Large Language Model ChatGPT has received an upgrade in the form of voice and image capabilities. OpenAI confirms that the language model offers a…
The Technology Innovation Agency (TIA) is seeking to recover millions of dollars from investors after the recent completion by a task team of a probe into the sale of the agency’s stake in Kapa Biosystems.
TIA argues that SA taxpayers lost out on millions of rands in the state’s sale of its stake in the company.
It comes after the then minister of science and technology Naledi Pandor set up a task team in 2016 to investigate the deal in which TIA sold its 49% stake to US shareholders for $4.93-million.
The company was subsequently sold to Roche for $445-million on 30 November 2015 (an amount which is disclosed in the Swiss pharmaceutical company’s 2015 annual report).
TIA’s executive manager of legal services Malesela Lekoto confirmed to Ventureburn last week that the task team had completed its work and that a determination was made that TIA has a claim to pursue against Kapa Biosystems Inc to recover the true amount that is due to TIA.
‘TIA has a claim to pursue against Kapa Biosystems Inc to recover the true amount that is due to the agency’
“The prescripts of the agreement are being followed in this regard and the matter is being adjudicated via arbitration. At this point in time, the matter is scheduled to be heard by the arbitrator on 25 May 2020,” said Lekoto.
He would not disclose the name of the arbitrator other than to say that the arbitrator is “a highly regarded South African senior counsel based in Cape Town with more than 20 years’ experience’.
Roche, former TIA head decline to comment
When Ventureburn contacted Roche’s Cape Town office, it was told that Kapa Biosystems founder Paul McEwan is no longer involved with the company. It is understood that he is no longer in the country. When dialed cellphone numbers from 2017 are no longer available on the network.
Karsten Kleine from Roche’s media division in Basel, Switzerland said the company would not comment on the case. “As a matter of corporate policy, we do not comment on ongoing litigation matters,” she added.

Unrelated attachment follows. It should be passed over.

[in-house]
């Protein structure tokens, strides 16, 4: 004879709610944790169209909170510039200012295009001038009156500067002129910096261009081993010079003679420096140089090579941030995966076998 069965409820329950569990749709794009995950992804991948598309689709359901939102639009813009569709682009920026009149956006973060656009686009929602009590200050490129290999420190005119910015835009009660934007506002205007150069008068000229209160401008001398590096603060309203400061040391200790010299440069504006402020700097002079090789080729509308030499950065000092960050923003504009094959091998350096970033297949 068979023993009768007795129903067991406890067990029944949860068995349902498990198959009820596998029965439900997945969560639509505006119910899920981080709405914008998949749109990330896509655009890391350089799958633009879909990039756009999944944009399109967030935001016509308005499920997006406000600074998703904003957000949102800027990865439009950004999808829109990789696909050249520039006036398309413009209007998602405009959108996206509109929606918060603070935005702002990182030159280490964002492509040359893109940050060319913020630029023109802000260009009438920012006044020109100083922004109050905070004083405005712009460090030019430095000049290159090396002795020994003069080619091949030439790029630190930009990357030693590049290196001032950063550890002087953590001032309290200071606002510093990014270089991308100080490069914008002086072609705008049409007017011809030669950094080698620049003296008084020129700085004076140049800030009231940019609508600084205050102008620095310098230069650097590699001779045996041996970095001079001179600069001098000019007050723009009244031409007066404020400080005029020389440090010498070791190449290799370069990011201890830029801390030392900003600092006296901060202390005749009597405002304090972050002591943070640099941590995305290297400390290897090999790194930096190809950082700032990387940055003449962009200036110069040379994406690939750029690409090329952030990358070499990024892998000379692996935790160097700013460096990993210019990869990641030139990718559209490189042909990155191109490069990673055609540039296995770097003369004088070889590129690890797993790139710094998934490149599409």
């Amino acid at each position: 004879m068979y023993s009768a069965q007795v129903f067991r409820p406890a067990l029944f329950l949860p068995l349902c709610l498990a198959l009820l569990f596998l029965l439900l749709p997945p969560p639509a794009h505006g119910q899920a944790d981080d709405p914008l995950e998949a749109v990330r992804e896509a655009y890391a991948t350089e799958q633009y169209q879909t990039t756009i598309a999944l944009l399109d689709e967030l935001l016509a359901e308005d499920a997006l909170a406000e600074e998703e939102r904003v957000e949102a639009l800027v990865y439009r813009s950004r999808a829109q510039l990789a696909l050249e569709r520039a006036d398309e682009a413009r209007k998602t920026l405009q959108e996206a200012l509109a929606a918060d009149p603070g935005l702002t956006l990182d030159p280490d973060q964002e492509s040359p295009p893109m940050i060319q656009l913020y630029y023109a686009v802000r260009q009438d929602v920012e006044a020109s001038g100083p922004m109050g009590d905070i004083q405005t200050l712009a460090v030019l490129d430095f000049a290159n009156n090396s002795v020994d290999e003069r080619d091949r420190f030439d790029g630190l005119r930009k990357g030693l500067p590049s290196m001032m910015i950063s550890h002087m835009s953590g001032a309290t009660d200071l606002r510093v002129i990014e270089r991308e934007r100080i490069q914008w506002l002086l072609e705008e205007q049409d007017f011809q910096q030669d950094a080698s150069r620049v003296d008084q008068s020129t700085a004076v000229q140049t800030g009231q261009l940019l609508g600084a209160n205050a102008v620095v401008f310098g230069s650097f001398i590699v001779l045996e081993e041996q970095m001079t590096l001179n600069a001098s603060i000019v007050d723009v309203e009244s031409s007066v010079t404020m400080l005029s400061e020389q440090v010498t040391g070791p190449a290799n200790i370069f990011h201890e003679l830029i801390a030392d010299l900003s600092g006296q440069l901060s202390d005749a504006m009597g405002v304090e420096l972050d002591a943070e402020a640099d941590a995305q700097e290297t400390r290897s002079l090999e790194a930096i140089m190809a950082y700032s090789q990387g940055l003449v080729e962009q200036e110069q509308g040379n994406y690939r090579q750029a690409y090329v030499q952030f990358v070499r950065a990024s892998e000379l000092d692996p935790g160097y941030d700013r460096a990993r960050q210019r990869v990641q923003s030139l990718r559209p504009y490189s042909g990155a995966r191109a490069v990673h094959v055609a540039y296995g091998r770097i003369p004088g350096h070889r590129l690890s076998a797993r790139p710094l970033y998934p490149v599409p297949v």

Former TIA CEO Barlow Manilal, who was dismissed by the board earlier this year, also declined to comment on the Kapa Biosystem deal.
TIA sold its stake in Kapa Biosystems just a few months before Manilal took office in 2015. Manilal, claimed to Ventureburn that he was dismissed because of his hard stance against corruption in the agency.
‘Taxpayers ripped off’
In 2016 a local investigative journalism news website uSpiked in 2016 published details of the deal, noting that the deal is also being investigated by US authorities. The three-year old site is run by African investigative journalist Mark Thomas (he declined to say where he is originally from).
When contacted by Ventureburn at the time, Thomas argued that South African tax payers were ripped off in the deal as hundreds of millions of dollars should have flowed to the TIA by the American investors instead of the less than $5-million the state agency accrued from selling its stake to US investors.
The deal is possibly the second biggest acquisition ever by a South African startup.
Editor’s note: This story and the headline was subsequently adjusted after an earlier version incorrectly referred to taxpayers being shortchanged by “$400m” when the figure is smaller, but still in the millions or rands.
Read more: Are these the 10 all-time biggest exit deals for SA startups? [Digital All Stars]
Read more: Task team’s investigation into $445m Kapa Biosystems deal drags on
Read more: Swiss medical company Roche to purchase Kapa Biosystems, bolster medical strength